With her win as best drama actress at the Golden Globes last night, Korean-Canadian actor Sandra Oh became the first Asian performer to get more than one of the trophies. It was a big night for her and the series Killing Eve.
And a big night for Hulu and Netflix. The former because it's streaming the first season of the show. And for the latter, because it applauded the win, even though it seemed to gain nothing from the act.
every single one of you reading this right now needs to make time in your life to watch Killing Eve. It's a true masterclass in writing, directing, and acting. Oh goodness ... the acting! What Sandra Oh and Jodie Comer do in this show is NEXT. LEVEL. PERFECTION. Watch it.-- Netflix US (@netflix) January 7, 2019
This might seem crazy to some. Especially after this exchange.
try hulu!-- Netflix US (@netflix) January 7, 2019
Some on Twitter seemed to think that Netflix had made some kind of mistake. And, who knows, maybe someone on the social media team had. If so, the recovery was brilliant. Just ask the people at Killing Eve who responded to the initial tweet.
You don't want to assume the world always splits neatly into two categories. But there is a broad contingent of people in business who think markets are utterly zero sum and that the only way to get ahead is for competitors to do worse. That is often a mistake.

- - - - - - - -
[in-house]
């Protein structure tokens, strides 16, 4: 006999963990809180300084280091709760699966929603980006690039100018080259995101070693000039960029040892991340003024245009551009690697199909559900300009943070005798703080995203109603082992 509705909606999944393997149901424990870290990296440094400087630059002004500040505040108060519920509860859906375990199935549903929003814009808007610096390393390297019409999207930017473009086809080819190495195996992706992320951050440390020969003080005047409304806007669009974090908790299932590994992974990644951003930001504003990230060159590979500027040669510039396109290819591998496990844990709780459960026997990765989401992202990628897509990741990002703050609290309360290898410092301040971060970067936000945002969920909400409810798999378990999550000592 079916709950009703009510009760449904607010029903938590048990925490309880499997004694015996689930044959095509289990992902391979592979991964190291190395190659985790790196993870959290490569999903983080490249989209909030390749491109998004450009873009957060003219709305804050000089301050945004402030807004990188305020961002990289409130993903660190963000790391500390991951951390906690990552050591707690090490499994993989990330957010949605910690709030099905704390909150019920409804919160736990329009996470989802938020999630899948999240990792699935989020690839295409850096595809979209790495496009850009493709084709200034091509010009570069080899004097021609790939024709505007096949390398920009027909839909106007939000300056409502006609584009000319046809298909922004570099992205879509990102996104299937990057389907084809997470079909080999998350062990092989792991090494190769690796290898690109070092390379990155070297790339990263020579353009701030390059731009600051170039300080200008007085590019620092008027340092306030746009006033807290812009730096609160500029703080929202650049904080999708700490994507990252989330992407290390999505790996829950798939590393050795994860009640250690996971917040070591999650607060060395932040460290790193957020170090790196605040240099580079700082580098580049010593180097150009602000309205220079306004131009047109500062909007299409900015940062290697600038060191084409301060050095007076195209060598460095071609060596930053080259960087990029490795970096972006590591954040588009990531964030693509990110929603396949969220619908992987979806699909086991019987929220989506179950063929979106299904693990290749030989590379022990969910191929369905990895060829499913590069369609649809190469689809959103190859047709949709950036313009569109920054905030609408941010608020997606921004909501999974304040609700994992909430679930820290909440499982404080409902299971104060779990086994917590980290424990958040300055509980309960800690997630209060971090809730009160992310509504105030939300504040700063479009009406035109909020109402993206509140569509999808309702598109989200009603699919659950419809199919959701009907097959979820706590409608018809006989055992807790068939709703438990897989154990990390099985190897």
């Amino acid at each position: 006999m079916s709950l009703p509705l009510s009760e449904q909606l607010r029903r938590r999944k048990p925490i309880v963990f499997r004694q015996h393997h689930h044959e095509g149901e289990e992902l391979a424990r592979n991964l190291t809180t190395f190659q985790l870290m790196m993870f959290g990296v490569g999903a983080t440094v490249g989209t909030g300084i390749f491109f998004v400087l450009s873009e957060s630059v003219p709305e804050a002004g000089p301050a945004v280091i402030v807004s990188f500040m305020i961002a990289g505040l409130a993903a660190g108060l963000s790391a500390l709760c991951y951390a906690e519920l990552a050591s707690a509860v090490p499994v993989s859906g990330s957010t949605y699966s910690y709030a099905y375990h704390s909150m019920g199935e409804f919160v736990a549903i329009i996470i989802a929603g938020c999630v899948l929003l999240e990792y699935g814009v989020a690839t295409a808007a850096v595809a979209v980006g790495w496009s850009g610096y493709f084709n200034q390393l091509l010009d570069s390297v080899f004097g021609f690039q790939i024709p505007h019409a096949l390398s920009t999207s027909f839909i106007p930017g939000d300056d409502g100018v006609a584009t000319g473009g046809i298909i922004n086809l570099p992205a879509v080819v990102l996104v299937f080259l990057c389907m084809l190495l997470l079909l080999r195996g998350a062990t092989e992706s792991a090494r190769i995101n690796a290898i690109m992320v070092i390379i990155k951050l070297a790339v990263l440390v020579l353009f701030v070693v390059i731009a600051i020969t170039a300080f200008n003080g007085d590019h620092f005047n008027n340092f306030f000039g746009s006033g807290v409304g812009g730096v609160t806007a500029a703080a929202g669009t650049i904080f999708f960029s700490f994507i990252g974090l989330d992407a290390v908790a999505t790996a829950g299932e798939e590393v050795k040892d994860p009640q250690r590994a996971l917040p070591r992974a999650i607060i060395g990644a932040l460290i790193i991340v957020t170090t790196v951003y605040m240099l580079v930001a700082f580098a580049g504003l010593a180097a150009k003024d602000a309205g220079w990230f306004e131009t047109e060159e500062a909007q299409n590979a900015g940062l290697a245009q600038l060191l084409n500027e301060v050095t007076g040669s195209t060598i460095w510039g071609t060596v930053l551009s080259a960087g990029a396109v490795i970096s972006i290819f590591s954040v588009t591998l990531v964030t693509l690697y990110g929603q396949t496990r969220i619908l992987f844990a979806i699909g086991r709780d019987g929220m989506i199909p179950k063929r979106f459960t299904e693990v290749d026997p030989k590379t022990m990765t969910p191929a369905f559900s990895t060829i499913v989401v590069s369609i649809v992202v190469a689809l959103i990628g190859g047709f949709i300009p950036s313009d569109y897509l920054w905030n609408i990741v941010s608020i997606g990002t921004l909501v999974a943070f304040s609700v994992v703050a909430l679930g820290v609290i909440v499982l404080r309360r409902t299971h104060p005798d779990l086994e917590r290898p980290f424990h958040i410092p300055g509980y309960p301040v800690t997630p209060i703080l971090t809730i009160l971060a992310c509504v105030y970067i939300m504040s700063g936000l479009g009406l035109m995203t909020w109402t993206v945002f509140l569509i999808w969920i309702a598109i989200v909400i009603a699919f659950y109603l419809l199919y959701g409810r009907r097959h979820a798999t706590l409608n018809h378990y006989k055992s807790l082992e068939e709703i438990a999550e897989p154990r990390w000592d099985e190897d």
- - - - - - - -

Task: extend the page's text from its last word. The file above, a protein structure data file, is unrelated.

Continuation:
In a mature commodity industry, in which everyone is selling equivalent products into a completely fixed market, that could be true. Or you might sell an array of products that engender loyalty among customers.
But those examples are rarer than they might seem. Most industries can involve innovation or even personal preferences. Some people might only buy clothing from one label, but they are unusual. Would you eat solely at one restaurant when dining out? Unlikely.
The same dynamic is particularly true in media. Who would refuse to watch any movie or television show that didn't come from one particular source? People are loyal to the products, not to the particular producers.
There is a secondary dynamic as well. Sometimes having strong competitors helps establish and justify a given market. When people see a set of businesses, they take them all more seriously, particularly as each will probably appeal to a different segment of customers.
Netflix did something smart--you could even call it emotionally intelligent. The company, or at least the social media team, acknowledged what is reportedly a fine piece of work, demonstrating its collective taste and engagement with industry developments. When someone asked about where to view the series, Netflix pointed to a competitor, Hulu, which had won the bid for Killing Eve.
With that, Netflix showed itself to be more interested in quality material and the interests of its customers than in shutting out competitors or finding a way to grind out another nickel.
Engendering a lot of good will, it also put Hulu and other streaming companies that want to compete in the position of having to occasionally point to Netflix as a source of entertainment.
It's like the scene in the movie Miracle on 34th Street when Santa tells a mother where to buy a toy the store was sold out of. It becomes a big PR hit that brings in profits and costs nothing. It's not like people would suddenly run away from the old Macy's.
No one is going to drop a Netflix subscription as a result. The company might even pick up a number. Consider whether your industry and company are potentially able to make use of some common courtesy and putting a customer's interests ahead of your own.